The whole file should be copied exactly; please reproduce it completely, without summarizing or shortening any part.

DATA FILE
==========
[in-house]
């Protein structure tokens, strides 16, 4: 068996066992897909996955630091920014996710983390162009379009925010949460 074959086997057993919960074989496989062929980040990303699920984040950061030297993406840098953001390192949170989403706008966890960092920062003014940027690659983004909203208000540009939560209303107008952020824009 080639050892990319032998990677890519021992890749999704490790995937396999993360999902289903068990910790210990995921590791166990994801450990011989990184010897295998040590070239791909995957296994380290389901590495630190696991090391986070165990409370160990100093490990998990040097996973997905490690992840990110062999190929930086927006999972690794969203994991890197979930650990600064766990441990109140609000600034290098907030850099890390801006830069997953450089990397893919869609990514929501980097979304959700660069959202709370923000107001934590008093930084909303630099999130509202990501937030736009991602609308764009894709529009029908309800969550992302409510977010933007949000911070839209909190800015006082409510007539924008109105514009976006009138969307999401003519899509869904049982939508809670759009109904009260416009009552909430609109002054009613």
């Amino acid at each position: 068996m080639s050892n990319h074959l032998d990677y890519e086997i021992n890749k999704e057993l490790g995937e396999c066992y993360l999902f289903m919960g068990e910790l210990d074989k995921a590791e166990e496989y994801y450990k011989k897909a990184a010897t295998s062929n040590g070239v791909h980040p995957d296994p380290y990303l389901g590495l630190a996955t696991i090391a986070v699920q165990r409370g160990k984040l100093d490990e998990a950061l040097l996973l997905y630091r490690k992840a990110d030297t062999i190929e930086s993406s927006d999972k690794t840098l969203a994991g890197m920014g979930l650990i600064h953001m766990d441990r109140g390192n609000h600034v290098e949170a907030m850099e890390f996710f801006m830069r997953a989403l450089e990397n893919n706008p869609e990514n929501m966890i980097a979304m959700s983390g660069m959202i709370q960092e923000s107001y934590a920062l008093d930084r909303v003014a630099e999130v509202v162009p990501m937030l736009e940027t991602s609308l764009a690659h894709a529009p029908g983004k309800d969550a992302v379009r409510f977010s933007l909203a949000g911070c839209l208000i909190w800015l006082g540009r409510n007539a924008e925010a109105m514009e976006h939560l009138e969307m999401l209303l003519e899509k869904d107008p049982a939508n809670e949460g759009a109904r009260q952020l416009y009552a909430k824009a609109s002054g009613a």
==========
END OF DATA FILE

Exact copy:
[in-house]
């Protein structure tokens, strides 16, 4: 068996066992897909996955630091920014996710983390162009379009925010949460 074959086997057993919960074989496989062929980040990303699920984040950061030297993406840098953001390192949170989403706008966890960092920062003014940027690659983004909203208000540009939560209303107008952020824009 080639050892990319032998990677890519021992890749999704490790995937396999993360999902289903068990910790210990995921590791166990994801450990011989990184010897295998040590070239791909995957296994380290389901590495630190696991090391986070165990409370160990100093490990998990040097996973997905490690992840990110062999190929930086927006999972690794969203994991890197979930650990600064766990441990109140609000600034290098907030850099890390801006830069997953450089990397893919869609990514929501980097979304959700660069959202709370923000107001934590008093930084909303630099999130509202990501937030736009991602609308764009894709529009029908309800969550992302409510977010933007949000911070839209909190800015006082409510007539924008109105514009976006009138969307999401003519899509869904049982939508809670759009109904009260416009009552909430609109002054009613």
């Amino acid at each position: 068996m080639s050892n990319h074959l032998d990677y890519e086997i021992n890749k999704e057993l490790g995937e396999c066992y993360l999902f289903m919960g068990e910790l210990d074989k995921a590791e166990e496989y994801y450990k011989k897909a990184a010897t295998s062929n040590g070239v791909h980040p995957d296994p380290y990303l389901g590495l630190a996955t696991i090391a986070v699920q165990r409370g160990k984040l100093d490990e998990a950061l040097l996973l997905y630091r490690k992840a990110d030297t062999i190929e930086s993406s927006d999972k690794t840098l969203a994991g890197m920014g979930l650990i600064h953001m766990d441990r109140g390192n609000h600034v290098e949170a907030m850099e890390f996710f801006m830069r997953a989403l450089e990397n893919n706008p869609e990514n929501m966890i980097a979304m959700s983390g660069m959202i709370q960092e923000s107001y934590a920062l008093d930084r909303v003014a630099e999130v509202v162009p990501m937030l736009e940027t991602s609308l764009a690659h894709a529009p029908g983004k309800d969550a992302v379009r409510f977010s933007l909203a949000g911070c839209l208000i909190w800015l006082g540009r409510n007539a924008e925010a109105m514009e976006h939560l009138e969307m999401l209303l003519e899509k869904d107008p049982a939508n809670e949460g759009a109904r009260q952020l416009y009552a909430k824009a609109s002054g009613a």